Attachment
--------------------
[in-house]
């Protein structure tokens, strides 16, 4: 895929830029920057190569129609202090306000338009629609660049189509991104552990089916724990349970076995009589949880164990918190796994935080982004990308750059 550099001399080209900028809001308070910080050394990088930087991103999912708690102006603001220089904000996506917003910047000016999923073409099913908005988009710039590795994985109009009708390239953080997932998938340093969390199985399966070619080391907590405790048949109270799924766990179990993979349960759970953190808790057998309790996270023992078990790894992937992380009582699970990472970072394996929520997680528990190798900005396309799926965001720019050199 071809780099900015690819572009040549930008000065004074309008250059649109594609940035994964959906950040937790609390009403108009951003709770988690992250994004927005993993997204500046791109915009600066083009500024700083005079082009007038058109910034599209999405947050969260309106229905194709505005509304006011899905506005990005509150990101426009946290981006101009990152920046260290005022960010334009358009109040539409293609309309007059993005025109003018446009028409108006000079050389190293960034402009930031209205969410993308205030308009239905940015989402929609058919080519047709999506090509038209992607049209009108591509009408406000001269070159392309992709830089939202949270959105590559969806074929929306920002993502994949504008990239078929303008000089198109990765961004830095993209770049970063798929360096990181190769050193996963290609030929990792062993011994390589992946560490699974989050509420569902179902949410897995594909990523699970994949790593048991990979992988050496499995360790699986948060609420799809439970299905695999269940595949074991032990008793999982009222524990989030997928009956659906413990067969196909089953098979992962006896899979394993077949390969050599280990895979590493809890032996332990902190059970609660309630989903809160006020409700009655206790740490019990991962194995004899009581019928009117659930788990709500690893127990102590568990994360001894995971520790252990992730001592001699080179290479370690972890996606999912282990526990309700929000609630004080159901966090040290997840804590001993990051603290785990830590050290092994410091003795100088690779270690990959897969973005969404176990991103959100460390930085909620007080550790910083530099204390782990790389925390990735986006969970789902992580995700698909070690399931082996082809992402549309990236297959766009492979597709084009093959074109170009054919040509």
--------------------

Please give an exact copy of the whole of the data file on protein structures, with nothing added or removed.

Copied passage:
[in-house]
């Protein structure tokens, strides 16, 4: 895929830029920057190569129609202090306000338009629609660049189509991104552990089916724990349970076995009589949880164990918190796994935080982004990308750059 550099001399080209900028809001308070910080050394990088930087991103999912708690102006603001220089904000996506917003910047000016999923073409099913908005988009710039590795994985109009009708390239953080997932998938340093969390199985399966070619080391907590405790048949109270799924766990179990993979349960759970953190808790057998309790996270023992078990790894992937992380009582699970990472970072394996929520997680528990190798900005396309799926965001720019050199 071809780099900015690819572009040549930008000065004074309008250059649109594609940035994964959906950040937790609390009403108009951003709770988690992250994004927005993993997204500046791109915009600066083009500024700083005079082009007038058109910034599209999405947050969260309106229905194709505005509304006011899905506005990005509150990101426009946290981006101009990152920046260290005022960010334009358009109040539409293609309309007059993005025109003018446009028409108006000079050389190293960034402009930031209205969410993308205030308009239905940015989402929609058919080519047709999506090509038209992607049209009108591509009408406000001269070159392309992709830089939202949270959105590559969806074929929306920002993502994949504008990239078929303008000089198109990765961004830095993209770049970063798929360096990181190769050193996963290609030929990792062993011994390589992946560490699974989050509420569902179902949410897995594909990523699970994949790593048991990979992988050496499995360790699986948060609420799809439970299905695999269940595949074991032990008793999982009222524990989030997928009956659906413990067969196909089953098979992962006896899979394993077949390969050599280990895979590493809890032996332990902190059970609660309630989903809160006020409700009655206790740490019990991962194995004899009581019928009117659930788990709500690893127990102590568990994360001894995971520790252990992730001592001699080179290479370690972890996606999912282990526990309700929000609630004080159901966090040290997840804590001993990051603290785990830590050290092994410091003795100088690779270690990959897969973005969404176990991103959100460390930085909620007080550790910083530099204390782990790389925390990735986006969970789902992580995700698909070690399931082996082809992402549309990236297959766009492979597709084009093959074109170009054919040509």